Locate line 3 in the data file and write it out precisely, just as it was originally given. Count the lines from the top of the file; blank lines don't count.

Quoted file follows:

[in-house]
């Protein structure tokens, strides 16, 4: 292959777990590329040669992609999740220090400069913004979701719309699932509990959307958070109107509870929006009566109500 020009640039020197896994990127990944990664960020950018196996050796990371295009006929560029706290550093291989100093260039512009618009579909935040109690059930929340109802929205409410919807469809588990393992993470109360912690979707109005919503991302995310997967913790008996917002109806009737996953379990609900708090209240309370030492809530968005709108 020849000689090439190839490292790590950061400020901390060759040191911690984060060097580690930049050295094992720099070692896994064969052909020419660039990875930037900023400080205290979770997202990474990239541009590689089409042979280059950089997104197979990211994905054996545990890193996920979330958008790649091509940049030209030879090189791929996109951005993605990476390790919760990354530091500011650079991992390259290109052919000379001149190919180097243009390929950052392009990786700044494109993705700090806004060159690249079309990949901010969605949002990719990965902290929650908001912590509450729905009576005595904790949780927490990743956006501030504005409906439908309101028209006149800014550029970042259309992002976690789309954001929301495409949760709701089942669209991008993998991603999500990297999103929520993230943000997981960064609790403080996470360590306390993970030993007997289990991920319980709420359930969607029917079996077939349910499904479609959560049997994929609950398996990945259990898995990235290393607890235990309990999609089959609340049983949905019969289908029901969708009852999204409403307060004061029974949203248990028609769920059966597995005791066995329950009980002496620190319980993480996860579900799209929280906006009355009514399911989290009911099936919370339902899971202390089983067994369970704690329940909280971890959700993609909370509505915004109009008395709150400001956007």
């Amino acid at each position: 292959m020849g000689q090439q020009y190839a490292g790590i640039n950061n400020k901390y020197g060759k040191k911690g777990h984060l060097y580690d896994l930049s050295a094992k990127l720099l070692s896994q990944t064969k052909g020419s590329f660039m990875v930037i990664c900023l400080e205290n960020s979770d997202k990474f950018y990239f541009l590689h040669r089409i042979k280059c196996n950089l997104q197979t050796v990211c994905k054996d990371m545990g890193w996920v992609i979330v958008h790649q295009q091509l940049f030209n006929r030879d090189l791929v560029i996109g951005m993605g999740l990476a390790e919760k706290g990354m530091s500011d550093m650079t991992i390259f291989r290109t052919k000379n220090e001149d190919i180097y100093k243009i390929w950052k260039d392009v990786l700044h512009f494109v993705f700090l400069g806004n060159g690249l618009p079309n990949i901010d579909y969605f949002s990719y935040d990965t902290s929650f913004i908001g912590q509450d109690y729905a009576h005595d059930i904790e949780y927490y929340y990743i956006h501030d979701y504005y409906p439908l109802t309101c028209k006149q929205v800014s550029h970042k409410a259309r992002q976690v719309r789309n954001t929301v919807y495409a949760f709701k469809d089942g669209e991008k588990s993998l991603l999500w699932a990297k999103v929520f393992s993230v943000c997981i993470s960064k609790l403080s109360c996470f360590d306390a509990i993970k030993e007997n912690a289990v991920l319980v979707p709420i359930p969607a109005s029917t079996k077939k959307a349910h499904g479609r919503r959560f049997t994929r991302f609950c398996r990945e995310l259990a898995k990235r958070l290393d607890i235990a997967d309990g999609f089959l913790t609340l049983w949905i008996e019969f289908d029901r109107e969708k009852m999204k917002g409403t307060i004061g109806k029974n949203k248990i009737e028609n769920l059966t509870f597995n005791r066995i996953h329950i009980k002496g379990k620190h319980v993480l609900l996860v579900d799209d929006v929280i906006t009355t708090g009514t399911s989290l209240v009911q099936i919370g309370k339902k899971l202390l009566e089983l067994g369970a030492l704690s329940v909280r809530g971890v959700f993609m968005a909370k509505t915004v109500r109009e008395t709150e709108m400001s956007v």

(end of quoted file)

């Amino acid at each position: 292959m020849g000689q090439q020009y190839a490292g790590i640039n950061n400020k901390y020197g060759k040191k911690g777990h984060l060097y580690d896994l930049s050295a094992k990127l720099l070692s896994q990944t064969k052909g020419s590329f660039m990875v930037i990664c900023l400080e205290n960020s979770d997202k990474f950018y990239f541009l590689h040669r089409i042979k280059c196996n950089l997104q197979t050796v990211c994905k054996d990371m545990g890193w996920v992609i979330v958008h790649q295009q091509l940049f030209n006929r030879d090189l791929v560029i996109g951005m993605g999740l990476a390790e919760k706290g990354m530091s500011d550093m650079t991992i390259f291989r290109t052919k000379n220090e001149d190919i180097y100093k243009i390929w950052k260039d392009v990786l700044h512009f494109v993705f700090l400069g806004n060159g690249l618009p079309n990949i901010d579909y969605f949002s990719y935040d990965t902290s929650f913004i908001g912590q509450d109690y729905a009576h005595d059930i904790e949780y927490y929340y990743i956006h501030d979701y504005y409906p439908l109802t309101c028209k006149q929205v800014s550029h970042k409410a259309r992002q976690v719309r789309n954001t929301v919807y495409a949760f709701k469809d089942g669209e991008k588990s993998l991603l999500w699932a990297k999103v929520f393992s993230v943000c997981i993470s960064k609790l403080s109360c996470f360590d306390a509990i993970k030993e007997n912690a289990v991920l319980v979707p709420i359930p969607a109005s029917t079996k077939k959307a349910h499904g479609r919503r959560f049997t994929r991302f609950c398996r990945e995310l259990a898995k990235r958070l290393d607890i235990a997967d309990g999609f089959l913790t609340l049983w949905i008996e019969f289908d029901r109107e969708k009852m999204k917002g409403t307060i004061g109806k029974n949203k248990i009737e028609n769920l059966t509870f597995n005791r066995i996953h329950i009980k002496g379990k620190h319980v993480l609900l996860v579900d799209d929006v929280i906006t009355t708090g009514t399911s989290l209240v009911q099936i919370g309370k339902k899971l202390l009566e089983l067994g369970a030492l704690s329940v909280r809530g971890v959700f993609m968005a909370k509505t915004v109500r109009e008395t709150e709108m400001s956007v």